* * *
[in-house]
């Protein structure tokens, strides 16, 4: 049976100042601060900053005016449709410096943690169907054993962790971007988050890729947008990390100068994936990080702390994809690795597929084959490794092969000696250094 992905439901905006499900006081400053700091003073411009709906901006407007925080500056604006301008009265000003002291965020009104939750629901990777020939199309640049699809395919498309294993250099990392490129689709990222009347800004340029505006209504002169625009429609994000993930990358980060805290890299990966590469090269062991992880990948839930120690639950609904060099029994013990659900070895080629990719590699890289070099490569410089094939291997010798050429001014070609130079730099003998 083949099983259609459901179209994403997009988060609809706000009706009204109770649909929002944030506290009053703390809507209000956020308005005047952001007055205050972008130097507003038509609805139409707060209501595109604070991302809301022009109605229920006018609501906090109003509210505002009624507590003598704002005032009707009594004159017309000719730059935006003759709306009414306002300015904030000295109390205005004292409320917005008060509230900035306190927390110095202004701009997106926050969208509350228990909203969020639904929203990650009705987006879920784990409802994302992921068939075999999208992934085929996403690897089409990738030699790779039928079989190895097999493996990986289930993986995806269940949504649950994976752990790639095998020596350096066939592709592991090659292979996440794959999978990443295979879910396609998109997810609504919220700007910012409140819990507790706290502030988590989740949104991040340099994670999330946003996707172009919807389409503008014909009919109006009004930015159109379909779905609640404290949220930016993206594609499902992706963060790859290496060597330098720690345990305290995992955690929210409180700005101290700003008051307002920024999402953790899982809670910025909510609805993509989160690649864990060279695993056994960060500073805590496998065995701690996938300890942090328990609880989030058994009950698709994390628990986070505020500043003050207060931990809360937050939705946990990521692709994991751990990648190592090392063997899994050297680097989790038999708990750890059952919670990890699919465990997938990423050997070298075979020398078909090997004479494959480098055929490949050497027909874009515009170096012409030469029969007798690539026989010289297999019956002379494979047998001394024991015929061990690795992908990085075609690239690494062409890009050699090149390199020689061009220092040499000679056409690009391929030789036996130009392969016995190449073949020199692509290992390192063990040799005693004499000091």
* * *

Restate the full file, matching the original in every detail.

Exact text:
[in-house]
């Protein structure tokens, strides 16, 4: 049976100042601060900053005016449709410096943690169907054993962790971007988050890729947008990390100068994936990080702390994809690795597929084959490794092969000696250094 992905439901905006499900006081400053700091003073411009709906901006407007925080500056604006301008009265000003002291965020009104939750629901990777020939199309640049699809395919498309294993250099990392490129689709990222009347800004340029505006209504002169625009429609994000993930990358980060805290890299990966590469090269062991992880990948839930120690639950609904060099029994013990659900070895080629990719590699890289070099490569410089094939291997010798050429001014070609130079730099003998 083949099983259609459901179209994403997009988060609809706000009706009204109770649909929002944030506290009053703390809507209000956020308005005047952001007055205050972008130097507003038509609805139409707060209501595109604070991302809301022009109605229920006018609501906090109003509210505002009624507590003598704002005032009707009594004159017309000719730059935006003759709306009414306002300015904030000295109390205005004292409320917005008060509230900035306190927390110095202004701009997106926050969208509350228990909203969020639904929203990650009705987006879920784990409802994302992921068939075999999208992934085929996403690897089409990738030699790779039928079989190895097999493996990986289930993986995806269940949504649950994976752990790639095998020596350096066939592709592991090659292979996440794959999978990443295979879910396609998109997810609504919220700007910012409140819990507790706290502030988590989740949104991040340099994670999330946003996707172009919807389409503008014909009919109006009004930015159109379909779905609640404290949220930016993206594609499902992706963060790859290496060597330098720690345990305290995992955690929210409180700005101290700003008051307002920024999402953790899982809670910025909510609805993509989160690649864990060279695993056994960060500073805590496998065995701690996938300890942090328990609880989030058994009950698709994390628990986070505020500043003050207060931990809360937050939705946990990521692709994991751990990648190592090392063997899994050297680097989790038999708990750890059952919670990890699919465990997938990423050997070298075979020398078909090997004479494959480098055929490949050497027909874009515009170096012409030469029969007798690539026989010289297999019956002379494979047998001394024991015929061990690795992908990085075609690239690494062409890009050699090149390199020689061009220092040499000679056409690009391929030789036996130009392969016995190449073949020199692509290992390192063990040799005693004499000091």